Though I still can’t believe it’s really happening, it’s becoming more real everyday when each task completed takes me one step closer to departure!

The past few weeks have been a whirlwind of events: phone calls with my recruiter, interviews with Korean schools, and conversations with myself trying to make decisions about my future Korean life. Do I want to work for a large company with a chain of private schools all over Korea? Or, would I rather work for a small school with fewer staff, and have a much better chance of getting to know everyone? What age group do I want to teach? Do I want my own apartment for the year, or would I be interested in a homestay option? So many decisions!

Having finally settled on a small private school called JM Story School in Busan, South Korea’s second-largest city and biggest international port, it was time to get the process started! There were errands to be run, paperwork to be filled out and submitted, and affairs to get in order!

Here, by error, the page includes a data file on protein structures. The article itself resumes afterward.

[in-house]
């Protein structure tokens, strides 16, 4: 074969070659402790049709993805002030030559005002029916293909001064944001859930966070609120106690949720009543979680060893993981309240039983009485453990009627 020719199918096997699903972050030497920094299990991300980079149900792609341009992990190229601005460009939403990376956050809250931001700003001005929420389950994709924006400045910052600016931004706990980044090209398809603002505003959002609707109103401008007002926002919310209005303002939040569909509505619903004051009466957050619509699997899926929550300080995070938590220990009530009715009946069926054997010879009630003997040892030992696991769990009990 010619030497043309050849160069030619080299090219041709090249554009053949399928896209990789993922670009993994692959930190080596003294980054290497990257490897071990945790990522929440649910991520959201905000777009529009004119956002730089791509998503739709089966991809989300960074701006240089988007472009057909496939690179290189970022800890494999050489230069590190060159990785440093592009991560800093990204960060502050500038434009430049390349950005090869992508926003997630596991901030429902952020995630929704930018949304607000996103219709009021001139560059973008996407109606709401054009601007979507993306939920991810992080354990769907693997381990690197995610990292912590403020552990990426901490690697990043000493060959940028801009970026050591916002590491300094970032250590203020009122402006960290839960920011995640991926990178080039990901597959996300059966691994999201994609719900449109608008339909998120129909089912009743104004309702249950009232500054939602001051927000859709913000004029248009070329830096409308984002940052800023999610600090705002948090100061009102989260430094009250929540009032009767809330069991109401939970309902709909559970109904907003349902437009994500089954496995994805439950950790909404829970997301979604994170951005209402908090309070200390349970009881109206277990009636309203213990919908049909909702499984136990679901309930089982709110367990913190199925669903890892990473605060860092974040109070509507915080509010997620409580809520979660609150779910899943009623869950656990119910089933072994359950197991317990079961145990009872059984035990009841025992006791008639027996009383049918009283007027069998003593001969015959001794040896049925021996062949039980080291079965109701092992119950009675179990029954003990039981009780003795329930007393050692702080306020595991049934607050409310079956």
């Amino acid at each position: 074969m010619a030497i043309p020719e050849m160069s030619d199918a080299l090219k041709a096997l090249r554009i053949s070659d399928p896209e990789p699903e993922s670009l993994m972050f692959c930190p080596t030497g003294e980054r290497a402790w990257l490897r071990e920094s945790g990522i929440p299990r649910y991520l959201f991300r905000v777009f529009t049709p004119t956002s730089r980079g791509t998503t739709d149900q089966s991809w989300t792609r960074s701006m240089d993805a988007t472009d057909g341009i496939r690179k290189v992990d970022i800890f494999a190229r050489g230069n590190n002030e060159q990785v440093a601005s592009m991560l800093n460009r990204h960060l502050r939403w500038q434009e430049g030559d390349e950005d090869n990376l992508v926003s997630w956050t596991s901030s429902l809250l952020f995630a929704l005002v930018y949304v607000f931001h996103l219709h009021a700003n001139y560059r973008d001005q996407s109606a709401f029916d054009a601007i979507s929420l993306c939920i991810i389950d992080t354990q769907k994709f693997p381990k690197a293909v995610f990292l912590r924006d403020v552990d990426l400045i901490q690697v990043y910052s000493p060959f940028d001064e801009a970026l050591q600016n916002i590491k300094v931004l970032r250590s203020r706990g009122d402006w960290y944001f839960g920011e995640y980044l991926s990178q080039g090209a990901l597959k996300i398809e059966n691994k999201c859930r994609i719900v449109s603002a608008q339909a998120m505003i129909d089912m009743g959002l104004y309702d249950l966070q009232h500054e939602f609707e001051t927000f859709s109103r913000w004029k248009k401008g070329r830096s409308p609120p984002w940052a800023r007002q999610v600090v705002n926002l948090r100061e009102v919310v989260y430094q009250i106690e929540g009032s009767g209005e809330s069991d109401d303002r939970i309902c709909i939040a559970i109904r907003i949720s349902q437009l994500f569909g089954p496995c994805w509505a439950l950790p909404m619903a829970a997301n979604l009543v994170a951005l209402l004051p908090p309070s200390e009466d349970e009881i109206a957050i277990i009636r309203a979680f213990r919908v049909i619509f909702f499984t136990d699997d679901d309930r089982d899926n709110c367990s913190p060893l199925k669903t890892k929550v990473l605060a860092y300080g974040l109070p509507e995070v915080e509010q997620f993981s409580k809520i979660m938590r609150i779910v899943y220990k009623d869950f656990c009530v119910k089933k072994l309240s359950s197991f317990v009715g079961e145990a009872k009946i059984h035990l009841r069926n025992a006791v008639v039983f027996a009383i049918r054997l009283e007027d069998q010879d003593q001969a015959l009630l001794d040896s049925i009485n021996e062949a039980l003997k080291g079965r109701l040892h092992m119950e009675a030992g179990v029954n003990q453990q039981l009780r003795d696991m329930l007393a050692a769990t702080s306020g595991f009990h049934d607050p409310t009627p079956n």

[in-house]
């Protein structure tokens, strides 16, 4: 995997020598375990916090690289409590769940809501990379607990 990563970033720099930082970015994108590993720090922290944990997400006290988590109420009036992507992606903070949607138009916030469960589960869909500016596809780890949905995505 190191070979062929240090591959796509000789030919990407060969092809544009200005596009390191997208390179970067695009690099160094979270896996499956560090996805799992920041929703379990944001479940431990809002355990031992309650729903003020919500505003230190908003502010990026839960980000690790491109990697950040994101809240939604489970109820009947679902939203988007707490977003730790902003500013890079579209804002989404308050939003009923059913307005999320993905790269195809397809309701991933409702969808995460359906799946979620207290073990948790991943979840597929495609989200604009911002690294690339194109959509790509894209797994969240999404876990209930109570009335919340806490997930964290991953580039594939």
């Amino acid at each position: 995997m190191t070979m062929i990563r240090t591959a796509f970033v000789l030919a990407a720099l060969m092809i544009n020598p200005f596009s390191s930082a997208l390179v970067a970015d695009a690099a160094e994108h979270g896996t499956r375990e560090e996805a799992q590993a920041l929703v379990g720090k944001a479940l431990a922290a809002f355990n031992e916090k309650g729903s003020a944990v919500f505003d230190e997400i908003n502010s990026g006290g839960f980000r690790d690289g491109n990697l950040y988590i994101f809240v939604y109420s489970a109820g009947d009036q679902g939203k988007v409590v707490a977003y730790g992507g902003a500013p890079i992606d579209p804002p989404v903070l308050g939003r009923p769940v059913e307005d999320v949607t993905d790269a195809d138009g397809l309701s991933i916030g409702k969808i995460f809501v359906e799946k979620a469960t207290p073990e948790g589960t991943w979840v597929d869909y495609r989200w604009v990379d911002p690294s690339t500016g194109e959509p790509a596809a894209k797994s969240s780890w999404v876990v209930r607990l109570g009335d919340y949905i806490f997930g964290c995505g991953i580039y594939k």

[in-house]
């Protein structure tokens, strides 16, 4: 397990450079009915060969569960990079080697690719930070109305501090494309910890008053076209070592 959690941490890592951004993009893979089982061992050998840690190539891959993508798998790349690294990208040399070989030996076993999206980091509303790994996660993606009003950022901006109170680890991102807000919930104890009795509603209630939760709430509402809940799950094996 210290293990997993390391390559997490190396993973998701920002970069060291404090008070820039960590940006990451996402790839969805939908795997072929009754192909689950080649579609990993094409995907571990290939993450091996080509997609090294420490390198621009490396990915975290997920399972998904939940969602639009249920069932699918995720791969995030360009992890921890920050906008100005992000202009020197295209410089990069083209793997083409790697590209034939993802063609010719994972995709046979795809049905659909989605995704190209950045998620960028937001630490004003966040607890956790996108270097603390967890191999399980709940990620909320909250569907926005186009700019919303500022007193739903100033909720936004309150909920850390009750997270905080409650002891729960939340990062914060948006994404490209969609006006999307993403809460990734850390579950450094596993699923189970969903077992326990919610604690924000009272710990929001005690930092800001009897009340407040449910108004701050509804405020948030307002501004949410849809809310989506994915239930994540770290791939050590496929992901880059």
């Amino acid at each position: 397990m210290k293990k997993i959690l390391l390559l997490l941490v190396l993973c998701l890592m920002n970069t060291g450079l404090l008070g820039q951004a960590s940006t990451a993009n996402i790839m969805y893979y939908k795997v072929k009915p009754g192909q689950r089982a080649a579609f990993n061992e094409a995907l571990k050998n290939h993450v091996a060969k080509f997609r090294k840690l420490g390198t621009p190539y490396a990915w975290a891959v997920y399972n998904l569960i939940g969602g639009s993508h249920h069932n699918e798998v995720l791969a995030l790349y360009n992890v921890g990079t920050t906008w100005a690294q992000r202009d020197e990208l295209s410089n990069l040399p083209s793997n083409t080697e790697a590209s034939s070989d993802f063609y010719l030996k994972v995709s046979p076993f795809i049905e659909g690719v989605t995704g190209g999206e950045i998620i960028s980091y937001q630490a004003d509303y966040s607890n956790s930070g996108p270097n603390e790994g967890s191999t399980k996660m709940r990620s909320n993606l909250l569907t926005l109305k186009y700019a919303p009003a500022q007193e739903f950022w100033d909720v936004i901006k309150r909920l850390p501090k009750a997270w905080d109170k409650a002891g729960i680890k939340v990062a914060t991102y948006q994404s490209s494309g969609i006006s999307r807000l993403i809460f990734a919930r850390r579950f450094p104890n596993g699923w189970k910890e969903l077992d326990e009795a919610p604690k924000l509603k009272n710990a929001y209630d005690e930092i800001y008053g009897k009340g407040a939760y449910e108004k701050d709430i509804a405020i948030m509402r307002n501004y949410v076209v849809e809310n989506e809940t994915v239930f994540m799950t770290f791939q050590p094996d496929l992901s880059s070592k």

I made a quick trip to Toronto to meet in person for the first time with my recruiter, May, the wonderful lady who’s been helping me with the entire process since I first applied. It was nice to finally be able to put a face to the person I’ve been emailing and calling over the past few months. She’s done all the liaising between myself and the Korean schools, finding job postings, setting up interviews for me, and negotiating contract details and living arrangements with the school directors. What a privilege it’s been to have so much help with this exciting (yet sometimes daunting!) process.